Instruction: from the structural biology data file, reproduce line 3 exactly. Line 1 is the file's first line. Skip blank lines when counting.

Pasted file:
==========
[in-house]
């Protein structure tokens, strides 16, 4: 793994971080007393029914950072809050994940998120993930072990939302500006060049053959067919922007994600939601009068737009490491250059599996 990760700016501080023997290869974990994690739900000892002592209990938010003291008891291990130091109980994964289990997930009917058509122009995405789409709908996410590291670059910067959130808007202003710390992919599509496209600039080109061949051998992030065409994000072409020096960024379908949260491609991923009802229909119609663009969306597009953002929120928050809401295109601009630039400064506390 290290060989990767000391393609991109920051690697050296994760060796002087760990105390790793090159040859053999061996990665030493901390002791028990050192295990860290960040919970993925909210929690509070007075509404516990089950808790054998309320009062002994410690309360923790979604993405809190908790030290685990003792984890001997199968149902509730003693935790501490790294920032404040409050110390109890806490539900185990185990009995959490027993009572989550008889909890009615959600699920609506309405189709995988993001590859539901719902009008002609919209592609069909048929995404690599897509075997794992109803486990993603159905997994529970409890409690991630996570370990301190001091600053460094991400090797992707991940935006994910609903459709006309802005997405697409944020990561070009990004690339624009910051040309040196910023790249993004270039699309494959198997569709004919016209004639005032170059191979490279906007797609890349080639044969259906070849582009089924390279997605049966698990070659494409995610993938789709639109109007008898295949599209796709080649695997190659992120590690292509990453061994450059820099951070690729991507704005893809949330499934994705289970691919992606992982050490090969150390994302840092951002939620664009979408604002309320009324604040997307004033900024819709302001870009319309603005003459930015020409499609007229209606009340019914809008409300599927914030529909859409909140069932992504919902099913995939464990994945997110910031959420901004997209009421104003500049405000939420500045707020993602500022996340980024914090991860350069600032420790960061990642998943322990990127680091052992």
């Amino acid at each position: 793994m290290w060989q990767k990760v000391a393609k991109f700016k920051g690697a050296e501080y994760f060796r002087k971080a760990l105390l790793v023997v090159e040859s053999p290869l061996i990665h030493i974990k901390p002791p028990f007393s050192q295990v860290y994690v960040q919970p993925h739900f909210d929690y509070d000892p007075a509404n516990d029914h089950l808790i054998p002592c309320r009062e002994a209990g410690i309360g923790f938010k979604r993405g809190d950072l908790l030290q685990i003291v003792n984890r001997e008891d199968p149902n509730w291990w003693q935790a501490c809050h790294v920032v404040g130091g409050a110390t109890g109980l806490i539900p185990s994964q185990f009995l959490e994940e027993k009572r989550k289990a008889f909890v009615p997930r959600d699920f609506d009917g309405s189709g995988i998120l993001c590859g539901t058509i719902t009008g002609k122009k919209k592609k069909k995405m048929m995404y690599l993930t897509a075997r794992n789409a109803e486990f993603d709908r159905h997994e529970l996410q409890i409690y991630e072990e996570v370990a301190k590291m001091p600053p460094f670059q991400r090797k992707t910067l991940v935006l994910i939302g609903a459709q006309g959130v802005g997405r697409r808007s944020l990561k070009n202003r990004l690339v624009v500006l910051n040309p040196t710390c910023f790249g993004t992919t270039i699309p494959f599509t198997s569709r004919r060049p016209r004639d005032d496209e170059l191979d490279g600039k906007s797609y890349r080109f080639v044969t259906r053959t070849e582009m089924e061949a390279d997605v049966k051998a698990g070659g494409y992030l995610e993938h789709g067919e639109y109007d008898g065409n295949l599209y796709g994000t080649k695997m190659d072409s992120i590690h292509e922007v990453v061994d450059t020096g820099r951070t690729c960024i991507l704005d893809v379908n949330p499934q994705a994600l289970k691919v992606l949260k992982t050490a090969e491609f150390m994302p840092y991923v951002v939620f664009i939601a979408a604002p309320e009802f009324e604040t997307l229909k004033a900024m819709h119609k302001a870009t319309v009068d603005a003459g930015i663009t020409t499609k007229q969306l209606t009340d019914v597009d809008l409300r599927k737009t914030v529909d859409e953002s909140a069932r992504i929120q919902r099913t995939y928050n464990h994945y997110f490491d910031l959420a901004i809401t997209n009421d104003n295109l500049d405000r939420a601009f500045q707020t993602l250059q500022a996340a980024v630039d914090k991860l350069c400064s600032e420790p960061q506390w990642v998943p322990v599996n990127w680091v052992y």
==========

């Amino acid at each position: 793994m290290w060989q990767k990760v000391a393609k991109f700016k920051g690697a050296e501080y994760f060796r002087k971080a760990l105390l790793v023997v090159e040859s053999p290869l061996i990665h030493i974990k901390p002791p028990f007393s050192q295990v860290y994690v960040q919970p993925h739900f909210d929690y509070d000892p007075a509404n516990d029914h089950l808790i054998p002592c309320r009062e002994a209990g410690i309360g923790f938010k979604r993405g809190d950072l908790l030290q685990i003291v003792n984890r001997e008891d199968p149902n509730w291990w003693q935790a501490c809050h790294v920032v404040g130091g409050a110390t109890g109980l806490i539900p185990s994964q185990f009995l959490e994940e027993k009572r989550k289990a008889f909890v009615p997930r959600d699920f609506d009917g309405s189709g995988i998120l993001c590859g539901t058509i719902t009008g002609k122009k919209k592609k069909k995405m048929m995404y690599l993930t897509a075997r794992n789409a109803e486990f993603d709908r159905h997994e529970l996410q409890i409690y991630e072990e996570v370990a301190k590291m001091p600053p460094f670059q991400r090797k992707t910067l991940v935006l994910i939302g609903a459709q006309g959130v802005g997405r697409r808007s944020l990561k070009n202003r990004l690339v624009v500006l910051n040309p040196t710390c910023f790249g993004t992919t270039i699309p494959f599509t198997s569709r004919r060049p016209r004639d005032d496209e170059l191979d490279g600039k906007s797609y890349r080109f080639v044969t259906r053959t070849e582009m089924e061949a390279d997605v049966k051998a698990g070659g494409y992030l995610e993938h789709g067919e639109y109007d008898g065409n295949l599209y796709g994000t080649k695997m190659d072409s992120i590690h292509e922007v990453v061994d450059t020096g820099r951070t690729c960024i991507l704005d893809v379908n949330p499934q994705a994600l289970k691919v992606l949260k992982t050490a090969e491609f150390m994302p840092y991923v951002v939620f664009i939601a979408a604002p309320e009802f009324e604040t997307l229909k004033a900024m819709h119609k302001a870009t319309v009068d603005a003459g930015i663009t020409t499609k007229q969306l209606t009340d019914v597009d809008l409300r599927k737009t914030v529909d859409e953002s909140a069932r992504i929120q919902r099913t995939y928050n464990h994945y997110f490491d910031l959420a901004i809401t997209n009421d104003n295109l500049d405000r939420a601009f500045q707020t993602l250059q500022a996340a980024v630039d914090k991860l350069c400064s600032e420790p960061q506390w990642v998943p322990v599996n990127w680091v052992y």